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Santander's property hangover

posted 31 Jan 2012, 05:53 by Mpelembe   [ updated 31 Jan 2012, 05:54 ]
The euro zone's biggest bank Santander has reported a sharp drop in annual profit after it set aside money to cover foreclosed Spanish property, anticipating government demands for lenders to recognise losses in the sector.

SPAIN-SANTANDER - The euro zone's biggest bank has reported a 35 percent fall in net profit.

Spain's Santander made just under five and half billion euros in 2011 - the drop was due to deteriorating property assets in its home market.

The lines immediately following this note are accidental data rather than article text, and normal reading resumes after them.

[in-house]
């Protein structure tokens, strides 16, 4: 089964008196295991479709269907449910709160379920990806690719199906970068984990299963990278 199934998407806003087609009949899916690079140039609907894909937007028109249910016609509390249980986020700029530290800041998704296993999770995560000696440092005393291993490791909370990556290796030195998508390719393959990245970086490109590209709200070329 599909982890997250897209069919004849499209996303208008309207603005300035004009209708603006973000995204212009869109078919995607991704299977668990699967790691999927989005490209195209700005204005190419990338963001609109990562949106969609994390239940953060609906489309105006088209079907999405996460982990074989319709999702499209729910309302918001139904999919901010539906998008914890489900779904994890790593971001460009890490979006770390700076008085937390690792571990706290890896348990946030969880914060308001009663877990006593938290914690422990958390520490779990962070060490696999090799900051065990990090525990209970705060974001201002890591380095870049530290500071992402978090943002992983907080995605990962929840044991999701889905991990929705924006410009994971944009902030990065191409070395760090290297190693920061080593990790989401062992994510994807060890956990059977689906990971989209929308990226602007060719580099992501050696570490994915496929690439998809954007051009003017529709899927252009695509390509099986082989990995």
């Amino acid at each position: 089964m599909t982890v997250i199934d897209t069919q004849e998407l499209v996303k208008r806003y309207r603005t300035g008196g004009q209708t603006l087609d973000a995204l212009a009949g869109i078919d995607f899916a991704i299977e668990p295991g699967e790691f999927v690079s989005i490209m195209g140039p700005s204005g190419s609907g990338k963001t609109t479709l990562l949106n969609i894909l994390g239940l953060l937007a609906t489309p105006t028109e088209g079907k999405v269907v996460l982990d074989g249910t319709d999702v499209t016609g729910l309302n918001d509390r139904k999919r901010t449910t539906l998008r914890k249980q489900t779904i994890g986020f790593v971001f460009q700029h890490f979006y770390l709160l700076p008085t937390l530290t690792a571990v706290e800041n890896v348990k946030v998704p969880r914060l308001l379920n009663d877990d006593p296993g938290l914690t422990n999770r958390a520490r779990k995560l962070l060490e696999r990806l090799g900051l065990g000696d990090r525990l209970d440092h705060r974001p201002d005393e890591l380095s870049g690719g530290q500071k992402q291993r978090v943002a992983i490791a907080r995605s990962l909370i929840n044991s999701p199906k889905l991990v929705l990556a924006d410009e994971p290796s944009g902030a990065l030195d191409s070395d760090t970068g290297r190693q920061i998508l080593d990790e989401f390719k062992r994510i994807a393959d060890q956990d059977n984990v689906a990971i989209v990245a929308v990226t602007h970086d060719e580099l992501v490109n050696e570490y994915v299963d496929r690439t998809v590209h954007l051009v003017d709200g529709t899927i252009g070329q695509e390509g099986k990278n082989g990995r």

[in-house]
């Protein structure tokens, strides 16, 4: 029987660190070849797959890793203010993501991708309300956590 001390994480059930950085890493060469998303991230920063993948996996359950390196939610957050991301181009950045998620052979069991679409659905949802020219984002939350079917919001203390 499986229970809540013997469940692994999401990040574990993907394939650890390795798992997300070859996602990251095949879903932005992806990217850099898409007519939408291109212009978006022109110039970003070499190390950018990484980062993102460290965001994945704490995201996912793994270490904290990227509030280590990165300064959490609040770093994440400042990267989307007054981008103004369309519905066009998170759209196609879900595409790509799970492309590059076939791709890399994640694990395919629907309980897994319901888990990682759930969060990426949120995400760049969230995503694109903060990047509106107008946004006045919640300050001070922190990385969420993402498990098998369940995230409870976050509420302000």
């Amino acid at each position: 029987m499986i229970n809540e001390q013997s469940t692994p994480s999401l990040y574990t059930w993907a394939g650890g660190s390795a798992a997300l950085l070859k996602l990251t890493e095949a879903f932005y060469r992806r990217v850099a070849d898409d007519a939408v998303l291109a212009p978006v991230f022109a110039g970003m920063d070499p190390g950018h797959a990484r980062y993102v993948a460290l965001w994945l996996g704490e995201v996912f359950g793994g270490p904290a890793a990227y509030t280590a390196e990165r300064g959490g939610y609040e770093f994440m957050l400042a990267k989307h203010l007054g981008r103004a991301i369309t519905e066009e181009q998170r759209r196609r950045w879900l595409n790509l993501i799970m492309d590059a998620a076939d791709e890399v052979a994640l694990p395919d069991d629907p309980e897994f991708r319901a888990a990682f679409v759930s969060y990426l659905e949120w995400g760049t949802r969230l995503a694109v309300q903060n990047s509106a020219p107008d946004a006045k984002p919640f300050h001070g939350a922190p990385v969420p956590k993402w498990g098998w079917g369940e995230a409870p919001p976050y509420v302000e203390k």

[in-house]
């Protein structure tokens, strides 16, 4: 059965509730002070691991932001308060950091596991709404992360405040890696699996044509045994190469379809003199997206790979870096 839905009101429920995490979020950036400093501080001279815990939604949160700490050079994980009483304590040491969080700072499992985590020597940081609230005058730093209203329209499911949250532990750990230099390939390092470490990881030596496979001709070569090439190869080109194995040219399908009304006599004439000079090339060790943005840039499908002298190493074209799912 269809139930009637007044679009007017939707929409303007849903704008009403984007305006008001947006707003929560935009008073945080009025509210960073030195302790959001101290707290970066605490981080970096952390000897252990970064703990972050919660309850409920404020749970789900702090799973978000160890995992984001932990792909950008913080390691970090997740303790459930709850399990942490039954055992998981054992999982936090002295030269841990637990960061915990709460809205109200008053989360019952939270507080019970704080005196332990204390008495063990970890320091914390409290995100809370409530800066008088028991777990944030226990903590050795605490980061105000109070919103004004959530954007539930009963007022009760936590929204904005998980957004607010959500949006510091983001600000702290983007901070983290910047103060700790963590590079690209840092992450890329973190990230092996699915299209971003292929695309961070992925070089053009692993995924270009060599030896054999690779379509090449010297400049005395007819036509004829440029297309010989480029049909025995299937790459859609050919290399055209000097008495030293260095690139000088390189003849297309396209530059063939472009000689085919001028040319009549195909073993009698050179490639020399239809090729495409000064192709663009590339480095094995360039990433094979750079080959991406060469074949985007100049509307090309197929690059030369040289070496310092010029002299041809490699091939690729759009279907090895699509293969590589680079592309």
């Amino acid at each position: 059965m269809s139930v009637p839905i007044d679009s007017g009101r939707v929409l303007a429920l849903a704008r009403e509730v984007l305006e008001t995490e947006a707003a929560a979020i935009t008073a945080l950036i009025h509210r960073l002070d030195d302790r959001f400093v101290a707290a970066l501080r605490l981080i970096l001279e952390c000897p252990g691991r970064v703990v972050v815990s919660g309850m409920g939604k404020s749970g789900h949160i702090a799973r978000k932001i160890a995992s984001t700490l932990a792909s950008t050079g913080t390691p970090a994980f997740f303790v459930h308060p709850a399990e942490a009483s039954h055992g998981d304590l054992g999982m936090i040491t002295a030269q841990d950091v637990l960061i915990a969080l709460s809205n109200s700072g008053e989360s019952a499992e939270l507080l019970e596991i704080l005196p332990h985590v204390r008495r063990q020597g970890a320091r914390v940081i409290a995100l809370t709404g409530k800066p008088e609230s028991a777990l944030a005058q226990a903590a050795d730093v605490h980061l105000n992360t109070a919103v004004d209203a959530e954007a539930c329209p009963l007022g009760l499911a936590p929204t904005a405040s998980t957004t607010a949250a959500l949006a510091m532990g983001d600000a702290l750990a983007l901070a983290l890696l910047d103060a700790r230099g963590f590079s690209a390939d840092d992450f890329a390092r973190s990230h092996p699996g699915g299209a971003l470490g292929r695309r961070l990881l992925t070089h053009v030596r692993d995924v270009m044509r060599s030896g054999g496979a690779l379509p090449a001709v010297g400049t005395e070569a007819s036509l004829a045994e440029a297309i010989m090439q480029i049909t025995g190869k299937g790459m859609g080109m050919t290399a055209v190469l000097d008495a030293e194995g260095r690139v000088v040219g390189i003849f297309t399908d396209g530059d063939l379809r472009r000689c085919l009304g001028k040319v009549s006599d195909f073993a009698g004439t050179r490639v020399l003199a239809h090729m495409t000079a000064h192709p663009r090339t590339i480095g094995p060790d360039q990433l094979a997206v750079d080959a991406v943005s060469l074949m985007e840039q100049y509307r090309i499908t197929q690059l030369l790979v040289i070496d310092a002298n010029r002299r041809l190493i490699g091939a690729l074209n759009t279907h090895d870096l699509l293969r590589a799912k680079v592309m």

The bank is the latest lender to set aside capital to cover its exposure to the property sector ahead of a government ruling on the issue.

It made 3.2 billion euros of extraordinary provisions last year.

1.8 billion of that is being earmarked to boost coverage for repossessed Spanish property assets from a third to a half.

Spain experienced a housing and construction crash four years ago.

It's banks still have hundreds of billions of euros of unsaleable land and property and unrecoverable loans to bankrupt developers on their balance sheets.

Santander can absorb the problems better than most Spanish lenders because of its strength abroad.

Only 10 percent of group profit in 2011 was home grown - Latin America, particualrly Brazil, contributed more than half.

It was the first time that had happened.

Sonia Legg, Reuters.